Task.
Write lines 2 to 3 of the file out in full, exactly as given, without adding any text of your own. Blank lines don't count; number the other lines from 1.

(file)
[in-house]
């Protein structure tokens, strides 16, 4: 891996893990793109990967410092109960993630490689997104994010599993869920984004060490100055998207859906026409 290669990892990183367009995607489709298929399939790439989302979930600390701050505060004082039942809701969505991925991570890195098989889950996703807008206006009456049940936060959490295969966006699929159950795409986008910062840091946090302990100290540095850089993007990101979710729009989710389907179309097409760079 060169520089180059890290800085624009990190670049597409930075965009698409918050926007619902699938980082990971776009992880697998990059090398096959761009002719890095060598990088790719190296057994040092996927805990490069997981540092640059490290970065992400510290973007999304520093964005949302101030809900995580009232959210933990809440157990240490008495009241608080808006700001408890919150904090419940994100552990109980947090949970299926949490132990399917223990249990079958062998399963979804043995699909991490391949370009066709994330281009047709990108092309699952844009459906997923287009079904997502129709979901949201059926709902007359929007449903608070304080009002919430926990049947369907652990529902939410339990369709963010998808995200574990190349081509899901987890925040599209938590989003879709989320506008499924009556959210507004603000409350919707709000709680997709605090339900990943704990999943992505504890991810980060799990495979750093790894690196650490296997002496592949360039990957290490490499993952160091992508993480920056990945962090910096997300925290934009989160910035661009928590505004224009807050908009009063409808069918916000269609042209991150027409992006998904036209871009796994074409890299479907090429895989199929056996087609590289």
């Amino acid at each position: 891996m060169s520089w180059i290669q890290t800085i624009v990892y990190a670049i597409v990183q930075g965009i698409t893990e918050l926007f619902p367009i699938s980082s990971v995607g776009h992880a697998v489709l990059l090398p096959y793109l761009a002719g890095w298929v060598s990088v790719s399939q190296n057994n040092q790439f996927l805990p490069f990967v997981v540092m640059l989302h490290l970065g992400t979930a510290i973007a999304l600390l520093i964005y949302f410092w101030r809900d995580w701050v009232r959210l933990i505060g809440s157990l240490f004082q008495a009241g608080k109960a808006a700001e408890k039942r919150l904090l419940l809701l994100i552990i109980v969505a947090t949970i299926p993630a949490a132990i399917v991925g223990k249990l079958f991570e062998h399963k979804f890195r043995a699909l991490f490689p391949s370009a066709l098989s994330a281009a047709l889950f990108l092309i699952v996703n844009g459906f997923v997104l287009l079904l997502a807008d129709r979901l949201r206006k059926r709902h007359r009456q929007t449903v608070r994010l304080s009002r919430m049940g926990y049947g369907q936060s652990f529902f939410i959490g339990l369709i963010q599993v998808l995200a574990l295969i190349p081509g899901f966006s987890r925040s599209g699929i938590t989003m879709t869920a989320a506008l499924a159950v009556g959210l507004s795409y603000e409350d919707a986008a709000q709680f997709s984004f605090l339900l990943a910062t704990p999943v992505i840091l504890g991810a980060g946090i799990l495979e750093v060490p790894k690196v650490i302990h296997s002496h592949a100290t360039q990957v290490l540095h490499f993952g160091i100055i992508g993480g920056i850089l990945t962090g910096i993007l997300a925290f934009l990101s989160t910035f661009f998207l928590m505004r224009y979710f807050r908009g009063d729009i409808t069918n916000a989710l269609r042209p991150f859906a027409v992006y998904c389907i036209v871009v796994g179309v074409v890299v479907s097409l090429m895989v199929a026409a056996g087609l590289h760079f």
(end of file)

């Protein structure tokens, strides 16, 4: 891996893990793109990967410092109960993630490689997104994010599993869920984004060490100055998207859906026409 290669990892990183367009995607489709298929399939790439989302979930600390701050505060004082039942809701969505991925991570890195098989889950996703807008206006009456049940936060959490295969966006699929159950795409986008910062840091946090302990100290540095850089993007990101979710729009989710389907179309097409760079 060169520089180059890290800085624009990190670049597409930075965009698409918050926007619902699938980082990971776009992880697998990059090398096959761009002719890095060598990088790719190296057994040092996927805990490069997981540092640059490290970065992400510290973007999304520093964005949302101030809900995580009232959210933990809440157990240490008495009241608080808006700001408890919150904090419940994100552990109980947090949970299926949490132990399917223990249990079958062998399963979804043995699909991490391949370009066709994330281009047709990108092309699952844009459906997923287009079904997502129709979901949201059926709902007359929007449903608070304080009002919430926990049947369907652990529902939410339990369709963010998808995200574990190349081509899901987890925040599209938590989003879709989320506008499924009556959210507004603000409350919707709000709680997709605090339900990943704990999943992505504890991810980060799990495979750093790894690196650490296997002496592949360039990957290490490499993952160091992508993480920056990945962090910096997300925290934009989160910035661009928590505004224009807050908009009063409808069918916000269609042209991150027409992006998904036209871009796994074409890299479907090429895989199929056996087609590289």
């Amino acid at each position: 891996m060169s520089w180059i290669q890290t800085i624009v990892y990190a670049i597409v990183q930075g965009i698409t893990e918050l926007f619902p367009i699938s980082s990971v995607g776009h992880a697998v489709l990059l090398p096959y793109l761009a002719g890095w298929v060598s990088v790719s399939q190296n057994n040092q790439f996927l805990p490069f990967v997981v540092m640059l989302h490290l970065g992400t979930a510290i973007a999304l600390l520093i964005y949302f410092w101030r809900d995580w701050v009232r959210l933990i505060g809440s157990l240490f004082q008495a009241g608080k109960a808006a700001e408890k039942r919150l904090l419940l809701l994100i552990i109980v969505a947090t949970i299926p993630a949490a132990i399917v991925g223990k249990l079958f991570e062998h399963k979804f890195r043995a699909l991490f490689p391949s370009a066709l098989s994330a281009a047709l889950f990108l092309i699952v996703n844009g459906f997923v997104l287009l079904l997502a807008d129709r979901l949201r206006k059926r709902h007359r009456q929007t449903v608070r994010l304080s009002r919430m049940g926990y049947g369907q936060s652990f529902f939410i959490g339990l369709i963010q599993v998808l995200a574990l295969i190349p081509g899901f966006s987890r925040s599209g699929i938590t989003m879709t869920a989320a506008l499924a159950v009556g959210l507004s795409y603000e409350d919707a986008a709000q709680f997709s984004f605090l339900l990943a910062t704990p999943v992505i840091l504890g991810a980060g946090i799990l495979e750093v060490p790894k690196v650490i302990h296997s002496h592949a100290t360039q990957v290490l540095h490499f993952g160091i100055i992508g993480g920056i850089l990945t962090g910096i993007l997300a925290f934009l990101s989160t910035f661009f998207l928590m505004r224009y979710f807050r908009g009063d729009i409808t069918n916000a989710l269609r042209p991150f859906a027409v992006y998904c389907i036209v871009v796994g179309v074409v890299v479907s097409l090429m895989v199929a026409a056996g087609l590289h760079f």